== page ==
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The Ins and Outs of Business Casual

The Ins and Outs of Business Casual

By Diana Pemberton-Sikes |

Business casual: What does it really mean? On a bright spring day several years ago, when the sky was bright blue, the tulips were in full bloom, and I was considering playing hooky as I walked into work, one of my accounting clerks sped by me in a flesh. Or was that flash? I still don’t know. All I remember is that seeing that much skin in an accounting office on someone under my direction was more than my brain could handle before eight o’clock in the morning. It was also a very rude awakening to the pitfalls of business casual.

I was new to the department and still “learning the ropes.” The atmosphere was very casual; while I’d come to accept that dressing professionally wasn’t a high priority here, I refused to abandon all sense of propriety.

Casual Friday or not, the shorts, flip-flops, and tank top had to go. I tried to think of the best way to tell this woman to go home and change. I was heading straight for her cubicle when I was stopped by one of the most senior department accountants, who was dressed pretty much the same way as the clerk. Since this person outranked me, I knew that my protest would be in vain. Regardless of my feelings on the matter, the company norm had been set.

So…just how confusing is business casual? With more than 70% of all American companies adopting some sort of casual dress policy, you’d think there’d be some clear-cut rules. But there really aren’t. The relaxed attitude that began invading corporate America in the early 1990’s has seen a decade of bewildered business people trying to follow the trend, yet still maintain their professional credibility. What’s more, with current trends favoring a return to traditional business wear, it’s easy to see why so many people get confused.

One of the biggest reasons why there’s so much uncertainty is that few companies have established dress code policies. While the office fuddy-duddy may think business casual means losing the tie, someone else may assume it means a T-shirt and jeans. Without a written policy, employees tend to “push the envelope” to see how much they can get away with. That was certainly the case with the accounting clerk.

If you’re in a position to influence the dress code-or have the ear of somebody who is -there are a few things you should consider about the pros and cons of business casual.


• Casual wear makes you appear more friendly and relatable than traditional business dress.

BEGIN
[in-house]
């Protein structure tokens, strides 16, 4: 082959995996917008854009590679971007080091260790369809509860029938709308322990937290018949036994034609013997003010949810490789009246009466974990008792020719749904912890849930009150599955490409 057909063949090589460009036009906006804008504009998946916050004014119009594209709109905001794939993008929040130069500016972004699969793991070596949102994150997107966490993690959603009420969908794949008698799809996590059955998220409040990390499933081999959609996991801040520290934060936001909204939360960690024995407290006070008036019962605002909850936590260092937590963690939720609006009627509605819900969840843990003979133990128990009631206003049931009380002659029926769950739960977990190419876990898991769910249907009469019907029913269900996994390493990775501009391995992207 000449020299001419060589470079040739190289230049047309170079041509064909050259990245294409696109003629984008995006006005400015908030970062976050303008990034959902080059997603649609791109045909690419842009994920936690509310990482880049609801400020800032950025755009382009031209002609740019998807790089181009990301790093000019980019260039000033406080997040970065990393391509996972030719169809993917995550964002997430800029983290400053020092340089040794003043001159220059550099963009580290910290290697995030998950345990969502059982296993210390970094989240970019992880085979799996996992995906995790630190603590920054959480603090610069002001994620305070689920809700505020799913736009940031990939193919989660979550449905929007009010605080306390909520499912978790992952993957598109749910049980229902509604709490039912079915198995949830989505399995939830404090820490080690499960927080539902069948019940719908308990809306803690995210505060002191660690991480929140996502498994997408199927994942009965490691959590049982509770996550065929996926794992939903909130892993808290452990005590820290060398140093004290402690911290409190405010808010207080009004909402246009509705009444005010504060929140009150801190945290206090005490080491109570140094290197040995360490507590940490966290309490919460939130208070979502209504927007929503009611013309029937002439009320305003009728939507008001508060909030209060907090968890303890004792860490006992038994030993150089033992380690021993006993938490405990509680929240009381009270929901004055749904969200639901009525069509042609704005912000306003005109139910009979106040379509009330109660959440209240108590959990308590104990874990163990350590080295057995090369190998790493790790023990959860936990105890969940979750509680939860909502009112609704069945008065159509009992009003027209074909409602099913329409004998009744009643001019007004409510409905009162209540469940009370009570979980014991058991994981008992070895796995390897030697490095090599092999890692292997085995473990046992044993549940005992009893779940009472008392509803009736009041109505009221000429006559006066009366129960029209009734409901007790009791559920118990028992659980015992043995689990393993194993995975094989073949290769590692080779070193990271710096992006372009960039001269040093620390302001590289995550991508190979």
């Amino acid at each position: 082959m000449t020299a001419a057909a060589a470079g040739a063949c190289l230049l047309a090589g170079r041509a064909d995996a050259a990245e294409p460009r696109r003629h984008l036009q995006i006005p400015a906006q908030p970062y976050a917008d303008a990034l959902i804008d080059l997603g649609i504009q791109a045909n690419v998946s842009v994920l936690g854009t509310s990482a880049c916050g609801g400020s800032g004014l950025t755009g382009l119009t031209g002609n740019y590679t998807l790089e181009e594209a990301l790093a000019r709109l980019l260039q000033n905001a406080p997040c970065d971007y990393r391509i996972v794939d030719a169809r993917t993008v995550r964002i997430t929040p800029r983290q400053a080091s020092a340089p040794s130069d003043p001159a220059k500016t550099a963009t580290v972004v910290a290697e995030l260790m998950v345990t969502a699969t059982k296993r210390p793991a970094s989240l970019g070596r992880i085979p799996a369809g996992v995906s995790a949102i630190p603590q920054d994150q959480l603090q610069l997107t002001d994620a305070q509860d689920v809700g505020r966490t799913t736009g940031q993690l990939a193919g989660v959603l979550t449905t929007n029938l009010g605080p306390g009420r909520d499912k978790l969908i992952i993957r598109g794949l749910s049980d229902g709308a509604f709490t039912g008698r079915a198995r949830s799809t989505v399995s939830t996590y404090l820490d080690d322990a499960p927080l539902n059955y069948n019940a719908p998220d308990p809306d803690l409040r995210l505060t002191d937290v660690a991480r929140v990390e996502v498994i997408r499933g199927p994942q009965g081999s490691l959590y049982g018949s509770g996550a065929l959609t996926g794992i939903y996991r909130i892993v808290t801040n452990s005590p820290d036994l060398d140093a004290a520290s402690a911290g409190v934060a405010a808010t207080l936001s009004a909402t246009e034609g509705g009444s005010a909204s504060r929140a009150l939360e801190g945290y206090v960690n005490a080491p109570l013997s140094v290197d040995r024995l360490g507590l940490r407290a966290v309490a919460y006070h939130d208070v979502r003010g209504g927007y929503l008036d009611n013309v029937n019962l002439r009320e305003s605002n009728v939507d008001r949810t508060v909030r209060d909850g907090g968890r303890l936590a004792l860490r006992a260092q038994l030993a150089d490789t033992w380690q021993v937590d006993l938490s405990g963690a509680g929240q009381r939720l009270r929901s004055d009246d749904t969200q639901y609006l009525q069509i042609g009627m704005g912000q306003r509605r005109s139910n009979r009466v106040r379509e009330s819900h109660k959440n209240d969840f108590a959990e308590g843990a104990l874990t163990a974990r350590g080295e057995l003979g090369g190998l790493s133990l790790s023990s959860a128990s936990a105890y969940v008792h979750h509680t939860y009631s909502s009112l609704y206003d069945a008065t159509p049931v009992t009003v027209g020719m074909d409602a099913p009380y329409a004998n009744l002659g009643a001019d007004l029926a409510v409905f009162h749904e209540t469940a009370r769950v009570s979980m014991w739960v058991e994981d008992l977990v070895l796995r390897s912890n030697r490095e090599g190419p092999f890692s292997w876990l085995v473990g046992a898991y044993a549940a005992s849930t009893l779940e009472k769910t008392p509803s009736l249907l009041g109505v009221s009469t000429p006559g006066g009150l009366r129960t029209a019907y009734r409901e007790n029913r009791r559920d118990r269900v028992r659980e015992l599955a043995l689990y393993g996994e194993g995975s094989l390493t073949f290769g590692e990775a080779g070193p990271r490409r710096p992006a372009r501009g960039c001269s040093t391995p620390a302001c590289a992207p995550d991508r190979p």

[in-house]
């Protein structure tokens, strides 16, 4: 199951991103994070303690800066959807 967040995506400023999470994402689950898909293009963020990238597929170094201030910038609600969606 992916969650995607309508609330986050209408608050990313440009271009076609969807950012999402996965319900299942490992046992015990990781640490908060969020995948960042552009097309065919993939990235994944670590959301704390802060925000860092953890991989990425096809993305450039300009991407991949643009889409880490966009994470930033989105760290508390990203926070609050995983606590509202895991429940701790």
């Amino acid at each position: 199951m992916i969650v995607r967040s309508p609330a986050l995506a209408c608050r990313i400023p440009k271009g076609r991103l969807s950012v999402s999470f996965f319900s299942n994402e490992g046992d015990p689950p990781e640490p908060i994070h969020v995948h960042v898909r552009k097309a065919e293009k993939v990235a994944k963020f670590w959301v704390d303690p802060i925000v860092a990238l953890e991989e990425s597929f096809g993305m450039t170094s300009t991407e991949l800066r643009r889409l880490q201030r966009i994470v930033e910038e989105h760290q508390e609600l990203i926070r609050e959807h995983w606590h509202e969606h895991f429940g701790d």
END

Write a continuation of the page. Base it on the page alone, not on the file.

• Employees are more relaxed in comfortable clothes and tend to be more at ease with their coworkers.
• Casual days boost employee morale by demonstrating that even though you’re business, you’re not JUST business.

Many creative types-like those in computer jobs and dot com companies-prefer to wear casual clothes and put the dress code right up there with salary and benefits as a reason to accept or decline an offer. A business casual code may mean the very difference between hiring talent and losing them to the competition.


According to Dr. Jeffrey Magee, a consulting research psychologist who, in 1997 and 1998, surveyed 500 firms ranging from small businesses (100+ employees) to Fortune 500 companies, businesses that adopted business casual dress codes reported:

• Relaxed attitudes lead to relaxed performance.
• An increase in tardiness, absenteeism, and early departures.
• An increase in foul language and inappropriate conversation.
• An increase in provocative actions, which lead to more complaints to HR, and consequently, to more litigation.
• A decrease in polite, mannerly behavior.
• A decrease in productivity and overall quality of work.
• A decrease in commitment and company loyalty.

Countless studies have shown that there’s a direct correlation between how one dresses and how one thinks, feels, and acts or behaves, and how others react or respond. These results certainly attest to that fact, and are the biggest reason why many companies are returning to a more formal dress code.

Still, casual clothing CAN work in the workplace, but only if the environment is structured with appropriate limits, including a written dress code policy.

Remember: it’s easier to set policy from the beginning rather than to try and change things after the fact.

Here are some business casual guidelines to consider:

• 1. Decide what you want the dress code to say about your business.

• 2. Talk to your customers. Ask how they expect to see your employees dress.

• 3. Talk to your employees. Ask them what they consider appropriate.

• 4. Be flexible. Recognize that what is appropriate dress on the loading dock may not be appropriate for an outside sales person.

• 5. Be realistic. Your stock person is not going to come to work in a suit and tie.

• 6. Publish a draft to your employees. The draft should say what the business purpose of the dress code is and lay out the rules.

• 7. Ask for employee feedback and listen to it.

• 8. Revise the dress code based on their feedback and then publish it.

• 9. Always list consequences for non-compliance, including written reprimands, suspensions, or whatever’s appropriate for your business.

• 10. Try it and see how it works. Adjust as necessary. Err on the conservative. It’s easier to relax a dress code than to tighten it.

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